KANSAS CITY, Kan. -- Being a police officer has always been considered a dangerous job – but after officers have become targets, across the country and here in the metro, it's a factor some potential new recruits are weighing more heavily than ever.
“It’s something that has been on my mind for a while,” said Josalind Rogers, who has wanted to apply to become a KCK police officer since she turned 18.
Roger’s biggest inspiration is her grandfather, Roger Riley, who spent more than 25 years as a Wyandotte County Sheriff's deputy.
“To me, he was a hero!” she said.
He’s since retired, but Riley’s love for serving and protecting his community has rubbed off on his granddaughter.
“The love that I have for my community,” Rogers said, “it will just shine brighter if I was doing it as a police officer serving my community.”
But recent violence aimed towards officers in Dallas, Baton Rouge, and twice this year in Rogers' hometown of KCK, has now clouded her mind with doubt.
“It’s like, well, I want to be a police officer,” she said. “Police officers get killed... What will happen to my family if this happens to me?”
KCKPD Captain Robert Angell, a 25-year veteran who serves as commander of the police training academy, admits the recent killings have affected everyone in his department.
“The effect is not that it allows the fear to overcome you,” he said. “It`s more the fact that it makes you a better officer and it makes you more cautious of what`s around you.”
But Capt. Angell said it has not affected recruitment numbers, as applications to KCKPD have remained steady and no one has dropped out of training.
“If they had any doubts that they wanted to be a police officer,” he said, “I believe they would've backed out a long time ago.”
The impact of the recent violence is more visible in Dallas, where job applications to become a police officer have actually tripled –not dropped – in the weeks following the shooting that killed five officers.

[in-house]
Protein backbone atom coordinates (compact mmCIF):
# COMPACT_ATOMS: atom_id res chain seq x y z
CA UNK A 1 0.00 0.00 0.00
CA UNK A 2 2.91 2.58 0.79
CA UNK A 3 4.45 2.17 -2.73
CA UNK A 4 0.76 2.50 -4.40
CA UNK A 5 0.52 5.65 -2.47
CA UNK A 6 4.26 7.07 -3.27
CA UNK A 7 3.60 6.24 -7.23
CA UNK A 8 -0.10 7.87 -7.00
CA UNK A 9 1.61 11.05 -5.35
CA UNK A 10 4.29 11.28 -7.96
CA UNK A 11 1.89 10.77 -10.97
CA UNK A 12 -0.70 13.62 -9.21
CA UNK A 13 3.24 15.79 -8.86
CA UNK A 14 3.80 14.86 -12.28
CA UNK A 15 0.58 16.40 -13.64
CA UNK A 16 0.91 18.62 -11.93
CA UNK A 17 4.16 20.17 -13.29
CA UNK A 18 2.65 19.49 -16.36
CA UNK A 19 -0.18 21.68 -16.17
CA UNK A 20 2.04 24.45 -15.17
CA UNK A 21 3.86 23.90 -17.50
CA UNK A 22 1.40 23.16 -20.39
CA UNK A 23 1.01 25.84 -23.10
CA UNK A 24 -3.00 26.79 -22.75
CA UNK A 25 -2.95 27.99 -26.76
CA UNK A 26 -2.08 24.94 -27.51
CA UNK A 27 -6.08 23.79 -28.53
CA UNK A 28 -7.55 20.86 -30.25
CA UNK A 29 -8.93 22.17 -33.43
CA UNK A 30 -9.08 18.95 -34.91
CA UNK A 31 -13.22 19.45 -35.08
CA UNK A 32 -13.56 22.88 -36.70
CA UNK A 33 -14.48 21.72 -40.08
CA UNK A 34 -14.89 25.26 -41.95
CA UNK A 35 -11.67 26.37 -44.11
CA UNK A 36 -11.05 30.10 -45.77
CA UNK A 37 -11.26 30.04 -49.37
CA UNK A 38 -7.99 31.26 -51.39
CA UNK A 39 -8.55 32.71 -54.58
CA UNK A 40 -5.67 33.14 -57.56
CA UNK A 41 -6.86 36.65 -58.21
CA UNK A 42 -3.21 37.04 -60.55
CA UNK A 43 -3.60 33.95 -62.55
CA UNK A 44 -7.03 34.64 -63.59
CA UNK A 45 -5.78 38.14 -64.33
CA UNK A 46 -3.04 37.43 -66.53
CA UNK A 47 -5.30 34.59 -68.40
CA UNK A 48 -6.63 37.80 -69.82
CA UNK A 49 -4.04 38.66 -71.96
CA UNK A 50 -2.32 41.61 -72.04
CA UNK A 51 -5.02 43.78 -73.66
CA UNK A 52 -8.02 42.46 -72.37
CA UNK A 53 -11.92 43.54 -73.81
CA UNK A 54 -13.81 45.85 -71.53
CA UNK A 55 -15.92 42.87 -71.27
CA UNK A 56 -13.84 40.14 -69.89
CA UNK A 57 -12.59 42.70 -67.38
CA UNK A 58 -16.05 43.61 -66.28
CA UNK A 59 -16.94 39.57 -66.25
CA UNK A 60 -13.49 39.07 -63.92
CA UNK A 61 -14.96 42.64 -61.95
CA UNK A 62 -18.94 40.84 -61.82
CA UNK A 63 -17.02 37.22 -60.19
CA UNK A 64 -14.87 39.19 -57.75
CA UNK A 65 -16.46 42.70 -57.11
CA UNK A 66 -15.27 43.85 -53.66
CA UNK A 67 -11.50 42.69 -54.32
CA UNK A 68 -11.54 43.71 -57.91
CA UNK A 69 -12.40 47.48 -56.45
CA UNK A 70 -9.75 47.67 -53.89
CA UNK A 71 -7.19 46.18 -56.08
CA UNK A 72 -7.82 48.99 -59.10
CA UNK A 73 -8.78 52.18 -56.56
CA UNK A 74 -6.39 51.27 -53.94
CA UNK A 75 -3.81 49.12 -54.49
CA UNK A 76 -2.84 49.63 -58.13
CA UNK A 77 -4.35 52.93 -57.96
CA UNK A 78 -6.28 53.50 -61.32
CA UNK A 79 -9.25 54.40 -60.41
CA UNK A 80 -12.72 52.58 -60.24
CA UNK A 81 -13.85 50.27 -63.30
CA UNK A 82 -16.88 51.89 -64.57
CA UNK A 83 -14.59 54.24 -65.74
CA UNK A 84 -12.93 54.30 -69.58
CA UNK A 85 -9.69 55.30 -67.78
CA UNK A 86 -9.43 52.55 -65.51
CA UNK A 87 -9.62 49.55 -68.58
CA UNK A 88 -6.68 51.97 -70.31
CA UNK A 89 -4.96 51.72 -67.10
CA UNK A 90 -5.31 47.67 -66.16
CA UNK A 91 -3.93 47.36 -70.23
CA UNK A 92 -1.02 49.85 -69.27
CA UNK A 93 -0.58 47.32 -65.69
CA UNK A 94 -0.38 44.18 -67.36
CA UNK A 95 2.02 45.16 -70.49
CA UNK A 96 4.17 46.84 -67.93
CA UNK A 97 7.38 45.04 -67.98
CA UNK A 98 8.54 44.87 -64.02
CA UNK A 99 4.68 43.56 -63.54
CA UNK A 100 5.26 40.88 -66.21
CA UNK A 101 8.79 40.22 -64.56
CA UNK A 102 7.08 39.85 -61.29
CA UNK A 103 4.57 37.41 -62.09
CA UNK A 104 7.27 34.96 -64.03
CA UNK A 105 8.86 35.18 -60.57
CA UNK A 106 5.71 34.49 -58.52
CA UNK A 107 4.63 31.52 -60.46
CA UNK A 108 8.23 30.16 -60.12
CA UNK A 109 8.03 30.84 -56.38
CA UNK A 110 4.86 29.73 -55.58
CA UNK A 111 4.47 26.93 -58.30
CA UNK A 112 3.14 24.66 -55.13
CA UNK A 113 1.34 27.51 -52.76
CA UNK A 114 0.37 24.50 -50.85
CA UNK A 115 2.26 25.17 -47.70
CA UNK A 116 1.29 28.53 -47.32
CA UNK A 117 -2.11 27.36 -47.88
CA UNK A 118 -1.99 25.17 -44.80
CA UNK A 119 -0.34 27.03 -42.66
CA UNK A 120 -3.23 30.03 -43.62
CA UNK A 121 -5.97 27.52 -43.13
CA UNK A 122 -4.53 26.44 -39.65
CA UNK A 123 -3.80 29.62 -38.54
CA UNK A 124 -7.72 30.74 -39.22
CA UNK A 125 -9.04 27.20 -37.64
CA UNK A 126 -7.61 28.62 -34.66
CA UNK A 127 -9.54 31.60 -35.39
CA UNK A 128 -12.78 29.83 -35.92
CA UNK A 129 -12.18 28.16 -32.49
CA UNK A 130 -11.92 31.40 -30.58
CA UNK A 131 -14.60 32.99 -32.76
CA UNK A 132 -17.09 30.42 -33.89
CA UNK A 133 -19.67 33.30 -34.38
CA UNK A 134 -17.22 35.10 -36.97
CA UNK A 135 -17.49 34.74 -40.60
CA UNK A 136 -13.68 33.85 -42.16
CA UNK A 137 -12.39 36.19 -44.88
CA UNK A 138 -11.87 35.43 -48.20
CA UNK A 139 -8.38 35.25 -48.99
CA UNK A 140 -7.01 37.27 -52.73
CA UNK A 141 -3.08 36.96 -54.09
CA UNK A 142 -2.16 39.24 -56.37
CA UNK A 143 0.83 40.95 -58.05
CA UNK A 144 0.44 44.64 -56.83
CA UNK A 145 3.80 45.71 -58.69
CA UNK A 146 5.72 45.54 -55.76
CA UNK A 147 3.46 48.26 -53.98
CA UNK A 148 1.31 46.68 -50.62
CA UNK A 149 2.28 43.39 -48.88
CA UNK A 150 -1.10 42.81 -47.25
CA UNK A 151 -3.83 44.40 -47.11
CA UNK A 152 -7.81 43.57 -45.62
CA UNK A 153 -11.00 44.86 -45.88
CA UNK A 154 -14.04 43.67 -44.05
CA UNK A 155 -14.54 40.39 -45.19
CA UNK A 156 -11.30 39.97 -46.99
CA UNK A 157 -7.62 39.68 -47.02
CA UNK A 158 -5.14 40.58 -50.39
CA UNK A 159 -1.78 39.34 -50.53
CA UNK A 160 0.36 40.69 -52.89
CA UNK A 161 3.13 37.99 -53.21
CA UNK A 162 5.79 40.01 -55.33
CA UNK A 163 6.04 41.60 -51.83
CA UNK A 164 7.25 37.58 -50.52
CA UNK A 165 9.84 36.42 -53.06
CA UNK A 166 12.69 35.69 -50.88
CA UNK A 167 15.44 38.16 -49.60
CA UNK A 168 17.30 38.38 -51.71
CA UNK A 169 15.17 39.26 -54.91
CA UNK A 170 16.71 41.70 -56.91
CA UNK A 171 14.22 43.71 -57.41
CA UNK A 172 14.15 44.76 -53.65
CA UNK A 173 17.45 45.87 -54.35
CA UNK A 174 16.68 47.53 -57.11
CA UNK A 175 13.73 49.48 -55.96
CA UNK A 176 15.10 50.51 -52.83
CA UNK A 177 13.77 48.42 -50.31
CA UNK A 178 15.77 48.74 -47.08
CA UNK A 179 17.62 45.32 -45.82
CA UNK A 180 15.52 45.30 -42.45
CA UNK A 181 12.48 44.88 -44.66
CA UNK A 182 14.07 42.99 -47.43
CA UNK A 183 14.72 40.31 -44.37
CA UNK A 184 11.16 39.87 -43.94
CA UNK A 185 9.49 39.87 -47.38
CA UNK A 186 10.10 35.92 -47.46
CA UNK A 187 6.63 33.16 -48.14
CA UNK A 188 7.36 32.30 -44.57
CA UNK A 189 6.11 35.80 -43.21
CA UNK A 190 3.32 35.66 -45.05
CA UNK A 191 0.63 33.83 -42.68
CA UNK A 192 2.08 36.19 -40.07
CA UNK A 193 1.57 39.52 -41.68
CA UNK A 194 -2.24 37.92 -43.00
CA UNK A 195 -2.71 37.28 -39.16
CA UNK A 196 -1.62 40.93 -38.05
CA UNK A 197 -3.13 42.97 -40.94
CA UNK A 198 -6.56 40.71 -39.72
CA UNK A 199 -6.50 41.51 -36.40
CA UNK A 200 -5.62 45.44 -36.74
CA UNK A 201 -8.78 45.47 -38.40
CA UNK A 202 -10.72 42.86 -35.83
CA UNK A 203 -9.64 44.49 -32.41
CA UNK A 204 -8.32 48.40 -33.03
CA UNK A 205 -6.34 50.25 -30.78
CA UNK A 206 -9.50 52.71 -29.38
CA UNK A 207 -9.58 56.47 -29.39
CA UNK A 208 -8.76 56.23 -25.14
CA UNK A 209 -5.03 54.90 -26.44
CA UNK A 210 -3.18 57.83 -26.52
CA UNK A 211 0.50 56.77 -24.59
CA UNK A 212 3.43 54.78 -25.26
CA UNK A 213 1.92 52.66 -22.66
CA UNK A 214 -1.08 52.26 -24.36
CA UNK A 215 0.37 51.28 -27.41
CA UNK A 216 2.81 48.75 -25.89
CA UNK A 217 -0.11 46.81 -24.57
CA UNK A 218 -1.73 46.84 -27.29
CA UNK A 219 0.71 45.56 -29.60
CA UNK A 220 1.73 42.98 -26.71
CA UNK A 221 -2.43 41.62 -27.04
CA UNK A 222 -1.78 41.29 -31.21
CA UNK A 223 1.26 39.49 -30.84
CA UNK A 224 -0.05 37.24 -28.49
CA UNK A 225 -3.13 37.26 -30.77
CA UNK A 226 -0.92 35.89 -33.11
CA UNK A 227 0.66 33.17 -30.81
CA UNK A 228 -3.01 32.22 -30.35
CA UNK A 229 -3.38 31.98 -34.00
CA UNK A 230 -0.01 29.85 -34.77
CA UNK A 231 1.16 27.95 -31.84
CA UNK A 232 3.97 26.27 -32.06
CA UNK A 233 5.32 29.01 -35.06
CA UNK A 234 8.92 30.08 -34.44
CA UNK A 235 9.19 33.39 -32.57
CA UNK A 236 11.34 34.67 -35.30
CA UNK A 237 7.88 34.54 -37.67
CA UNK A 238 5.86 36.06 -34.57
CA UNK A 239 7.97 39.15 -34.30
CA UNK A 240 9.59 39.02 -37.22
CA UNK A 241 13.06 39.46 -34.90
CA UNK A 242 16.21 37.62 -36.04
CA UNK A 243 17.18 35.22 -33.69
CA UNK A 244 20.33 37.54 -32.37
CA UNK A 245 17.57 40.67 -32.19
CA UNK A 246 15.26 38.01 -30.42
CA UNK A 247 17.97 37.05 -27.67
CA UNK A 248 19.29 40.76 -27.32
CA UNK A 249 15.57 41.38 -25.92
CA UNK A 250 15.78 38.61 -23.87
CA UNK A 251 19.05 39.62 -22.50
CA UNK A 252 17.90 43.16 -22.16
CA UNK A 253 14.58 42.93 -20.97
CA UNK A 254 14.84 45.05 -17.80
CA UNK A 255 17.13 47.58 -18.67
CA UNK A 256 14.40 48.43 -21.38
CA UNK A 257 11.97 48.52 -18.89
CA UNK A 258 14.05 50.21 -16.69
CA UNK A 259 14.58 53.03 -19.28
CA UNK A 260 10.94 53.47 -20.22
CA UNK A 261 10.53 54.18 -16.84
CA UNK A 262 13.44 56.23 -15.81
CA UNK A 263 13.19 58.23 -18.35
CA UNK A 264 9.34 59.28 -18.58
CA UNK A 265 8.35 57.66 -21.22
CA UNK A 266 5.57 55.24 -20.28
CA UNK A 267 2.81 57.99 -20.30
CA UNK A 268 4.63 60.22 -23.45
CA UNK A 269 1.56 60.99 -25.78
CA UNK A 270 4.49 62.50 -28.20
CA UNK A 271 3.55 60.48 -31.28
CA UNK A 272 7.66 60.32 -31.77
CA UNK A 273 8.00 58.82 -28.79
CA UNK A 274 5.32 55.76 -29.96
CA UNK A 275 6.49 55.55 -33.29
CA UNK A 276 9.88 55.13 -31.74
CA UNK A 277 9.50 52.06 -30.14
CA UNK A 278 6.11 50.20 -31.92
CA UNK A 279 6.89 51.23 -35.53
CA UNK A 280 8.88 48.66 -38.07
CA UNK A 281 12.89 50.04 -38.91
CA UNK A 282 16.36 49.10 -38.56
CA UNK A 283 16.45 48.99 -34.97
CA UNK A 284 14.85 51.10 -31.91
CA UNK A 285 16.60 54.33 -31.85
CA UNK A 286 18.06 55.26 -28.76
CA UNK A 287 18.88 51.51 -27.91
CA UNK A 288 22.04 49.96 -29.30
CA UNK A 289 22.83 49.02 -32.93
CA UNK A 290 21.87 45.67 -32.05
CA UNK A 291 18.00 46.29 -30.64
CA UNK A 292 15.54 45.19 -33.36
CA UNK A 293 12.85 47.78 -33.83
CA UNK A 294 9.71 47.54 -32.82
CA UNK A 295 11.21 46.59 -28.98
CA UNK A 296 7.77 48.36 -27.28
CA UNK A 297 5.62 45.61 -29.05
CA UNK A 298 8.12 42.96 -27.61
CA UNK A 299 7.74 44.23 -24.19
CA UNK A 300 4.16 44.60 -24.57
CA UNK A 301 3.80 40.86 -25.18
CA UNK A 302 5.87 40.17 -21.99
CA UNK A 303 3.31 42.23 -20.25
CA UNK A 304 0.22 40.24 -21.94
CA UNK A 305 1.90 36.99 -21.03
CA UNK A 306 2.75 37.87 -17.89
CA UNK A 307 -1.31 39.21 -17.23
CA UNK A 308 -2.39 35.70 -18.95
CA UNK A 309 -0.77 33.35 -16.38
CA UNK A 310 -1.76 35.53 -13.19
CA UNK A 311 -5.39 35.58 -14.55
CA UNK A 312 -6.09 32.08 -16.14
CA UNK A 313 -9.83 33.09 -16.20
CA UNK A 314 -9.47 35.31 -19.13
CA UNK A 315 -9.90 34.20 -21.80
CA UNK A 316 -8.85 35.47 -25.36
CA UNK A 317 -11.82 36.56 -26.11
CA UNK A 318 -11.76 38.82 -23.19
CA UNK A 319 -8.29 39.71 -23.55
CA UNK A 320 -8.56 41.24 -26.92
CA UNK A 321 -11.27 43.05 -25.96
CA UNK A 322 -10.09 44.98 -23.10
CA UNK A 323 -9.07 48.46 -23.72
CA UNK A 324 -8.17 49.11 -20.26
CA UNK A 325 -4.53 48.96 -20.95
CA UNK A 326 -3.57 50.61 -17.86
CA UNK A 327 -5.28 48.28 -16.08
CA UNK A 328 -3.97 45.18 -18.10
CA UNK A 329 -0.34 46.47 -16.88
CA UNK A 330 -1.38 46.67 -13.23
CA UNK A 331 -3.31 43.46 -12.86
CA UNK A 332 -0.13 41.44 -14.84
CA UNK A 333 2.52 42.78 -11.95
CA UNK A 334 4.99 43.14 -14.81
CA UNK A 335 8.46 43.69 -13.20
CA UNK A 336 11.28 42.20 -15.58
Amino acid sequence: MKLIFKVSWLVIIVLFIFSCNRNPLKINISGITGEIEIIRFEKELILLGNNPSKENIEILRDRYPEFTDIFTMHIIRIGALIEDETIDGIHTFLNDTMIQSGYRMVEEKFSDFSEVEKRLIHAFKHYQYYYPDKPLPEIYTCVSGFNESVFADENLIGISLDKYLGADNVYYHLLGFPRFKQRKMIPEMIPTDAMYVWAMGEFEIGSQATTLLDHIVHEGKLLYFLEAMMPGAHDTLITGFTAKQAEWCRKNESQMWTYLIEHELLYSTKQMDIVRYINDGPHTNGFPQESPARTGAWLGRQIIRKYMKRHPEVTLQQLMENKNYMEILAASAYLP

The surge comes after Dallas Police Chief David Brown told protesters they should "Get off that protest line and put an application in. We’ll put you in your neighborhood and help you resolve some of those problems.”
Capt. Angell agreed, “People need someone to help them when no one else will. So it’s the fact that police officers are always there. It’s what we do.”
“And someone has to be running in while everyone else in running out. And that’s a trait that I believe in, and it’s a quality that I believe in, and it’s what I’ve lived under the whole time I’ve been an officer.”
As for those like Rogers who are now on the fence about joining the force...
“I would say that it`s good to sit and reflect and think about whether or not this is the right career path for you,” Angell said.
He continued, “The reason to be a policeman is that drive to help people and to be able to accept that bad things are going to happen and you’re going to see bad things, not just to other people, but sometimes to your own [police] family, as well. And you need to reflect on whether or not you’re going to be able to handle that.”
It is advice Rogers is taking to heart.
“[I feel like] God, give me a sign that this is what I should do,” she said. “If it`s not, give me a sign. I talk to God about that because I would need his guidance for that.”
Right now KCK police are working to fill about 30 open positions.